TV Party Tonight! #47

TV Party Tonight! #47

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Tuesday, 15 May 2018
DVD/Blu-Ray

Endless Poetry [Blu-ray]

ABKCO

In the featurette for Endless Poetry there’s a plea by writer/director Alejandro Jodorowksy where he claims that he wants to undo modern filmmaking and instead make something that’s an artistic expression by its creator, a film that will stay with the viewer after they watch it, that has the power to change lives. This is the bar Jodorowsky has set for himself and it should be enough for us to give him a chance.

Having been disillusioned with filmmaking for so long, Jodorowksy has lately been making a comeback of sorts. He had not made a movie since 1990’s the Rainbow Thief, then returned with the one-two punch of Dance of Reality and now his latest Endless Poetry. And what a way to make a comeback. The man is nearly 90, and his hatred of the Hollywood style of filmmaking caused him to crowd-fund this latest project. You gotta respect that.

Endless Poetry is a continuation of Dance of Reality, and highly autobiographical. It’s been said that this is his most accessible movie, but I’m not sure I completely agree. While Endless Poetry is definitely an easier pill to swallow (or even just contemplate), I could argue that it’s much easier to appreciate the beginning of a story and the birth of their characters. Not that Endless Poetry doesn’t tell its own story. The first 20 minutes or so see us revisiting the Jodorowsky family and their move from Tocopilla to Santiago to try and make a new life for themselves. Endless Poetry has a dreamlike feel that works best through the eyes of its child-like protagonist. That said, the rest of the movie is quite impressive in itself as we see the character (?) of young Alejandro coping with what he wants to be (a poet) and what he used to be. Symbolism is as prevalent as ever in Jodorowksy movies: the young Alejandro (played by Jodorowsky son), yearning for love, finally finds acceptance in an art group, starts a relationship with a fellow artist (played by the actress who plays his mother), and has to learn to break out of his comfort zone to truly pursue his dreams. It’s truly a personal and beautiful story, which should be rewatched and analyzed, discussed with friends, and thought about over and over again.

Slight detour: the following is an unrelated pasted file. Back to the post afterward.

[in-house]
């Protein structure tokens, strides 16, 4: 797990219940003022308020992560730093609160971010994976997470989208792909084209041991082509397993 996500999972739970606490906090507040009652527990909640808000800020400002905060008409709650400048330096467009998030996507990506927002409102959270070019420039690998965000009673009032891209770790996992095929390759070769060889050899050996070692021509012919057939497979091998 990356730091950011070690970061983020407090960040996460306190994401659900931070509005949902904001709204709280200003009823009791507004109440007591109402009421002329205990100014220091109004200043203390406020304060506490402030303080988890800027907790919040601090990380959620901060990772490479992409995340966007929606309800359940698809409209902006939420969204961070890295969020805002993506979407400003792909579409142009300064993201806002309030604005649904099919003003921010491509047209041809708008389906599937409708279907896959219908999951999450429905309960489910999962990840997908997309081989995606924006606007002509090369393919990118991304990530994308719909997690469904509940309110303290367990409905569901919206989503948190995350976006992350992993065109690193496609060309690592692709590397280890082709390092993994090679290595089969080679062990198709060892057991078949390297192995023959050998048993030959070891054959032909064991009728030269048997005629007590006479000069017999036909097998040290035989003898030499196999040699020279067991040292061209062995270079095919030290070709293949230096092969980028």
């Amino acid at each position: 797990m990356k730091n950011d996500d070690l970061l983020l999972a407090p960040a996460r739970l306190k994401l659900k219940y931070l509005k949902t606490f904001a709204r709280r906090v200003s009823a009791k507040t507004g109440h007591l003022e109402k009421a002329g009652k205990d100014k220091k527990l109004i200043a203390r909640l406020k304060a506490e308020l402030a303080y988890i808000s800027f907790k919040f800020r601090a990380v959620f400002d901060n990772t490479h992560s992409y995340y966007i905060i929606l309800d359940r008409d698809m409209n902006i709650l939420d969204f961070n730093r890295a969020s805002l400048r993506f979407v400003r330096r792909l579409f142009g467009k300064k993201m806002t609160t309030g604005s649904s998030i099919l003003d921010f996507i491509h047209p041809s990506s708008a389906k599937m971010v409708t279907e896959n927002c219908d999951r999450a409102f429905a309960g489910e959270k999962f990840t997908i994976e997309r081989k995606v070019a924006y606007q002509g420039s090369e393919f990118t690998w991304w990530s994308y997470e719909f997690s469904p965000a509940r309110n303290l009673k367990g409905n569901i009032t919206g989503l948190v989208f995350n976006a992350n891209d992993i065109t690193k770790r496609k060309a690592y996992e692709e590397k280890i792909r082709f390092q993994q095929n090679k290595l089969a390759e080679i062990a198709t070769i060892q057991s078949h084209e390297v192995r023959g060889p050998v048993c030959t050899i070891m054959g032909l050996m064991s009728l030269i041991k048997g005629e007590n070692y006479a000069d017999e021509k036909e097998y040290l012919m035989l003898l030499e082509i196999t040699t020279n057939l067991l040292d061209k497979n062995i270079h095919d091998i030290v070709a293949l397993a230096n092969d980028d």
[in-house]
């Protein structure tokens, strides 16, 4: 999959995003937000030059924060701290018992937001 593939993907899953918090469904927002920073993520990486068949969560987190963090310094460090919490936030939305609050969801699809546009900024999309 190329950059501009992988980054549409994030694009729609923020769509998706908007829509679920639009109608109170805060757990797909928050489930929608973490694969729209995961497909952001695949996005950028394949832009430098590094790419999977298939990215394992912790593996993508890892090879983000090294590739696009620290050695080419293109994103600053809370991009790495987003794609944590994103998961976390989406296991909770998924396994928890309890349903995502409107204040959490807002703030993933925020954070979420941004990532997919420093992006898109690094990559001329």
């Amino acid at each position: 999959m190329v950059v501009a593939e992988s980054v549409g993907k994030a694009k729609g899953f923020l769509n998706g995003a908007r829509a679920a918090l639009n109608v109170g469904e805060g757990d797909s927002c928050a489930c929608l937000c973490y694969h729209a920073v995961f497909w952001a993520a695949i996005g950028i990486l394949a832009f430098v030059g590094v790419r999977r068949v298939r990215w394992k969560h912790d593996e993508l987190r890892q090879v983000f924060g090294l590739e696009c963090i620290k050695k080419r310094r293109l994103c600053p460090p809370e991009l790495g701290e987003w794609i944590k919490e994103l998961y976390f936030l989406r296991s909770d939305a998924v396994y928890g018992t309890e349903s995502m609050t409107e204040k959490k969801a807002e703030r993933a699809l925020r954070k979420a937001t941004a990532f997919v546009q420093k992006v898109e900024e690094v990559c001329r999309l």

We live in squalid times for movies: being rehashed, remade, and watered down to give the audience what they want. In this environment, it’s important to appreciate movies like Endless Poetry, which are unique, deep, challenging, and full of feeling. At almost 90, Jodorowsky might be in the twilight of his career, but we’re still hoping Endless Poetry is just the second of many more stories to come.

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